Since the collapse of Enron, many fiduciaries of defined contribution retirement plans subject to the Employee Retirement Income Security Act of 1974, (ERISA) that offer company stock as part of the plan’s investment line-up have faced so-called stock drop law suits. In these suits, the plan participants allege that plan fiduciaries were imprudent in permitting plan participants to continue to invest in company stock despite the stock losing significant value. In these cases, the courts attempt to balance the need to protect ERISA plan participants from imprudent investment of plan assets and from investments of plan assets in violation of a fiduciary’s duty of loyalty against the fact that, by definition, Congress has afforded an employee stock ownership plan (ESOP) special treatment under the law. Unlike most retirement plans, which are subject to investment diversification requirements and restrictions on investments in employer securities, ESOPs are designed to primarily invest in employer securities.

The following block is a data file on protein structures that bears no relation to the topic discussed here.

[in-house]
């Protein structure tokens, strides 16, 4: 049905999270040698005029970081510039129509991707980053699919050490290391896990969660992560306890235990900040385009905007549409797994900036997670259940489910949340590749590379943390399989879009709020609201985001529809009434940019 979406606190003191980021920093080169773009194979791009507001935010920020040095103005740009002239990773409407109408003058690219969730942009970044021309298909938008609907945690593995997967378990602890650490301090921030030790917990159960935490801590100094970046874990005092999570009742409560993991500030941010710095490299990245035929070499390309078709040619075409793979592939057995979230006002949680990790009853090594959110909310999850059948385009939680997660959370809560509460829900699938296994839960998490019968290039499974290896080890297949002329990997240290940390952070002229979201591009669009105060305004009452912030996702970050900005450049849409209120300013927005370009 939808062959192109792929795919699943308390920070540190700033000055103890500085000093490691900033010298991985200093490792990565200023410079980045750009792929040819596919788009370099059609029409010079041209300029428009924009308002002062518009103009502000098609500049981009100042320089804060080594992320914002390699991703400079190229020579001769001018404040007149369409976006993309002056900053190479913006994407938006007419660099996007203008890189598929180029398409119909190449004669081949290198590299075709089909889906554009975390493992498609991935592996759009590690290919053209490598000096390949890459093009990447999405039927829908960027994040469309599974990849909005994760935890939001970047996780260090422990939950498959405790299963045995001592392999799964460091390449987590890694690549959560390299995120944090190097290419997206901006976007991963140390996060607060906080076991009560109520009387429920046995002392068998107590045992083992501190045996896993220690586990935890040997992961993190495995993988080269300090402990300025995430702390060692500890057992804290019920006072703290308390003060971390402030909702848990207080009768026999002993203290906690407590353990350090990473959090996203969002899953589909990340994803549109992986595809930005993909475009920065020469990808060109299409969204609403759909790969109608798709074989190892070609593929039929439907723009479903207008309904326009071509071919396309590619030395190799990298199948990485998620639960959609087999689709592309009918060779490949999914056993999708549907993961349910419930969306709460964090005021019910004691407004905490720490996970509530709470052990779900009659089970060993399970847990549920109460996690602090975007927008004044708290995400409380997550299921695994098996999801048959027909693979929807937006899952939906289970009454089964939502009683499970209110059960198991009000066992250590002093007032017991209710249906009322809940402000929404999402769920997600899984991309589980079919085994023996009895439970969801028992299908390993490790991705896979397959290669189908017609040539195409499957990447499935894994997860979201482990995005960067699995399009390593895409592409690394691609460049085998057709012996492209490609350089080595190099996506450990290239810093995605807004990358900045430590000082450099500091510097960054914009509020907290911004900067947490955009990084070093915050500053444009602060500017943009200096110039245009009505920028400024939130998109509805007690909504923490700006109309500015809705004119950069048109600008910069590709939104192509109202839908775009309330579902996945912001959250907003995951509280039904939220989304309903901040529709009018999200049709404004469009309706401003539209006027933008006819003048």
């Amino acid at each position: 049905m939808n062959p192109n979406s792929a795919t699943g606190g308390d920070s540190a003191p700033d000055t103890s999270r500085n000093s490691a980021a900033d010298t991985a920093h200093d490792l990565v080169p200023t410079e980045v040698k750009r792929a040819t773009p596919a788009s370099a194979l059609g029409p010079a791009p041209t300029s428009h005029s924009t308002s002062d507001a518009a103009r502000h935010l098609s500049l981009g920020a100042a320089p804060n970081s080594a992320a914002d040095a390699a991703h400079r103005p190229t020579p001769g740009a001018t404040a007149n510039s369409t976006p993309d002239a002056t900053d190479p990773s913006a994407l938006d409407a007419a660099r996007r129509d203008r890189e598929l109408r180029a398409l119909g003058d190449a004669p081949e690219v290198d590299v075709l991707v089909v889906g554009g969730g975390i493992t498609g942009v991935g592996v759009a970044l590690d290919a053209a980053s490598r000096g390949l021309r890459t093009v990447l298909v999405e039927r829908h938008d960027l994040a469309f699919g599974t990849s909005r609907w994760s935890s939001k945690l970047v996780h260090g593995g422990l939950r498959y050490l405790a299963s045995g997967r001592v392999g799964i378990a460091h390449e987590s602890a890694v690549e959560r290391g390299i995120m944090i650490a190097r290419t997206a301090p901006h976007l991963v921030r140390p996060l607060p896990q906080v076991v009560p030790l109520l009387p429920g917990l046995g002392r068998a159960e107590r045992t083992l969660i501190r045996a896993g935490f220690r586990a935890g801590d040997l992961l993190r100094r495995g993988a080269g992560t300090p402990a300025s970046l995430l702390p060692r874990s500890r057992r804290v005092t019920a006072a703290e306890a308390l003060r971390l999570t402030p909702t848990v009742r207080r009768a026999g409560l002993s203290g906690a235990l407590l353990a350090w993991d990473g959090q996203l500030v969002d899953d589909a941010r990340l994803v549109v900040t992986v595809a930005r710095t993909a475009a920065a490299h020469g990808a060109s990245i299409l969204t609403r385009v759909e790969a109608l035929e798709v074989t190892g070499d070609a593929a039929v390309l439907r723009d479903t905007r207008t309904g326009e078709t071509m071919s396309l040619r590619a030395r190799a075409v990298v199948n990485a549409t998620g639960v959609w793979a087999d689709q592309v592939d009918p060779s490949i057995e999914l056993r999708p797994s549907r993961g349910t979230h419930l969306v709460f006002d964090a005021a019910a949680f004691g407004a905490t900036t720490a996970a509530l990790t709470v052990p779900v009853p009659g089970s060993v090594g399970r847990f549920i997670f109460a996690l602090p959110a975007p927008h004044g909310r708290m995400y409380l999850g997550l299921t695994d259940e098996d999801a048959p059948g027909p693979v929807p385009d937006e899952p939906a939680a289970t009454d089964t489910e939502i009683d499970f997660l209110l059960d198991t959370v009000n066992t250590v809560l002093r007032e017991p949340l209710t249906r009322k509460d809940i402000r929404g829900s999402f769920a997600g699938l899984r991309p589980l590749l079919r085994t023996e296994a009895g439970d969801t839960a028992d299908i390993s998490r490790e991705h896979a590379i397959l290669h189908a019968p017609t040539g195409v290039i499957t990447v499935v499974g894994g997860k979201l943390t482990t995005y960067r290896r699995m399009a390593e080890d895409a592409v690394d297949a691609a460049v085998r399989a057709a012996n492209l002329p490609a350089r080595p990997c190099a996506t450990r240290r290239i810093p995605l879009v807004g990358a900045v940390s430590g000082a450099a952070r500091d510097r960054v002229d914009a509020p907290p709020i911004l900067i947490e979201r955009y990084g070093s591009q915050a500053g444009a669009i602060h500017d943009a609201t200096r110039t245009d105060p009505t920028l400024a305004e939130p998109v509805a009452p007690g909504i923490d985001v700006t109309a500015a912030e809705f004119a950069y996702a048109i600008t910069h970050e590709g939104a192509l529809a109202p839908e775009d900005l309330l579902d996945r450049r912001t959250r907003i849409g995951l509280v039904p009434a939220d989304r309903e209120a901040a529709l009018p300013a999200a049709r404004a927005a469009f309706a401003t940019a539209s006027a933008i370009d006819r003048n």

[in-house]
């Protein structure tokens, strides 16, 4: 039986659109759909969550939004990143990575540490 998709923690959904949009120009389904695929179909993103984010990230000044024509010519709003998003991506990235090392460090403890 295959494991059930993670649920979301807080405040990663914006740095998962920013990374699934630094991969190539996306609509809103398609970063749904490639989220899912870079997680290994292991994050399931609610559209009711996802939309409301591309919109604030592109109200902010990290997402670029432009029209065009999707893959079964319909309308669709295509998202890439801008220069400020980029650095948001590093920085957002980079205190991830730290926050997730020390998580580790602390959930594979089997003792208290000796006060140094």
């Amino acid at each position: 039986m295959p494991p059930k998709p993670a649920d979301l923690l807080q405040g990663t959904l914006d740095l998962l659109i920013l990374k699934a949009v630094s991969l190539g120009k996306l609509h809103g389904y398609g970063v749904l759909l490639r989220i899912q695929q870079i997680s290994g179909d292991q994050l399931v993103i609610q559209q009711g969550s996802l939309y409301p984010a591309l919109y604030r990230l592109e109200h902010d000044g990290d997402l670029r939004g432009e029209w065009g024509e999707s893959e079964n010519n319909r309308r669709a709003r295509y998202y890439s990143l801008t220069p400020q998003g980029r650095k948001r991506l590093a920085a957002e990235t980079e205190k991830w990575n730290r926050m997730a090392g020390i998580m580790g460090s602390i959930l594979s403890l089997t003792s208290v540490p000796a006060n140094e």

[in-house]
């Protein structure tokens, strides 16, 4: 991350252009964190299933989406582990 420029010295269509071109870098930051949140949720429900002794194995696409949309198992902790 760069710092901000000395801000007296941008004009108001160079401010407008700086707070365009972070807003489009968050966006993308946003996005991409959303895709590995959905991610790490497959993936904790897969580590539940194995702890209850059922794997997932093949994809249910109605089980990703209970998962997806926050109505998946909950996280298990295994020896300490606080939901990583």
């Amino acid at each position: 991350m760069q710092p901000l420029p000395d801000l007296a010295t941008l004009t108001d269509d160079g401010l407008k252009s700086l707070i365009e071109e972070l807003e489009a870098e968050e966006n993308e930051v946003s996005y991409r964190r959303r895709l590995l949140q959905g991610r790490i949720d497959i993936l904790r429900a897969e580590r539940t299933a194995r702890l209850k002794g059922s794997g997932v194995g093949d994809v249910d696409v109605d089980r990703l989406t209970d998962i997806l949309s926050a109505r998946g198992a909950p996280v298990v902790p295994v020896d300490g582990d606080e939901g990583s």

Until recently, many courts and advisors considered the issue somewhat settled by the 1995 decision of Moench v. Robertson, which provides generally that fiduciaries are presumed prudent when offering company stock under an ESOP when the plan’s governing documents require that employer stock be offered as an investment option. This has led ERISA’s many plan committees and their advisors to take a hands-off approach when it comes to employer stock and to only intervene in the plan’s offering of employer stock in very limited circumstances. However, plan fiduciaries and their advisors may have to revisit this strategy in light of the recent oral arguments heard by the U.S. Supreme Court in Fifth Third Bancorp v. Dudenhoeffer and the Court’s pending decision in that case. While attempting to read into how the Supreme Court may decide a case based on the oral arguments is normally a challenging endeavor at best, plan fiduciaries and their advisors should take heed of the Court’s comments during oral arguments and closely follow the outcome of the Court’s deliberations. In the event that the Court agrees with the reasoning in Dudenhoeffer, ESOP fiduciaries and sponsors will need to reconsider the risks involved in offering employer stock as an investment option under their plans. Please see the attached article for further information.